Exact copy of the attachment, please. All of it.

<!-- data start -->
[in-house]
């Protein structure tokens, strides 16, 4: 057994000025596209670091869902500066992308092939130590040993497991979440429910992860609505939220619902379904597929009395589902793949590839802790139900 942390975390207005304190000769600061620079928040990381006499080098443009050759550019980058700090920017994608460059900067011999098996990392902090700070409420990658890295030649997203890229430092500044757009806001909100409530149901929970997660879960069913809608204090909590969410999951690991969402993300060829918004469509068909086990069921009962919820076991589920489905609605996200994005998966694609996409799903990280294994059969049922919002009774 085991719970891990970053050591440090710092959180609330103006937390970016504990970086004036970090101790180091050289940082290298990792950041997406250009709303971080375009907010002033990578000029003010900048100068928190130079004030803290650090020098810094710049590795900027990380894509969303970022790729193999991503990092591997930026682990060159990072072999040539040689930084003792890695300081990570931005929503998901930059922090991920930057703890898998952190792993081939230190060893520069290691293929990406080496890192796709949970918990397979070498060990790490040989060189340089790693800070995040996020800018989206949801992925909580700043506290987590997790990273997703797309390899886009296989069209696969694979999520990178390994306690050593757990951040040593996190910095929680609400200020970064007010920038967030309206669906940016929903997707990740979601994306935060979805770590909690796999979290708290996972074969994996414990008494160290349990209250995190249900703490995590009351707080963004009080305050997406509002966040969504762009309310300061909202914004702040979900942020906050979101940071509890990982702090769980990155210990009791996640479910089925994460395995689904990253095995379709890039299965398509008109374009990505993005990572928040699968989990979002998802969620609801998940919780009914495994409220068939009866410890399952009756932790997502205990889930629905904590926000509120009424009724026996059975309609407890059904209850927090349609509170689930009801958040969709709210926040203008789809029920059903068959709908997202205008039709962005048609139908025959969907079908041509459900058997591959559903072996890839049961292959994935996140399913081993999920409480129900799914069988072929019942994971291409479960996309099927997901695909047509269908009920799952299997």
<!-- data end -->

[in-house]
């Protein structure tokens, strides 16, 4: 057994000025596209670091869902500066992308092939130590040993497991979440429910992860609505939220619902379904597929009395589902793949590839802790139900 942390975390207005304190000769600061620079928040990381006499080098443009050759550019980058700090920017994608460059900067011999098996990392902090700070409420990658890295030649997203890229430092500044757009806001909100409530149901929970997660879960069913809608204090909590969410999951690991969402993300060829918004469509068909086990069921009962919820076991589920489905609605996200994005998966694609996409799903990280294994059969049922919002009774 085991719970891990970053050591440090710092959180609330103006937390970016504990970086004036970090101790180091050289940082290298990792950041997406250009709303971080375009907010002033990578000029003010900048100068928190130079004030803290650090020098810094710049590795900027990380894509969303970022790729193999991503990092591997930026682990060159990072072999040539040689930084003792890695300081990570931005929503998901930059922090991920930057703890898998952190792993081939230190060893520069290691293929990406080496890192796709949970918990397979070498060990790490040989060189340089790693800070995040996020800018989206949801992925909580700043506290987590997790990273997703797309390899886009296989069209696969694979999520990178390994306690050593757990951040040593996190910095929680609400200020970064007010920038967030309206669906940016929903997707990740979601994306935060979805770590909690796999979290708290996972074969994996414990008494160290349990209250995190249900703490995590009351707080963004009080305050997406509002966040969504762009309310300061909202914004702040979900942020906050979101940071509890990982702090769980990155210990009791996640479910089925994460395995689904990253095995379709890039299965398509008109374009990505993005990572928040699968989990979002998802969620609801998940919780009914495994409220068939009866410890399952009756932790997502205990889930629905904590926000509120009424009724026996059975309609407890059904209850927090349609509170689930009801958040969709709210926040203008789809029920059903068959709908997202205008039709962005048609139908025959969907079908041509459900058997591959559903072996890839049961292959994935996140399913081993999920409480129900799914069988072929019942994971291409479960996309099927997901695909047509269908009920799952299997």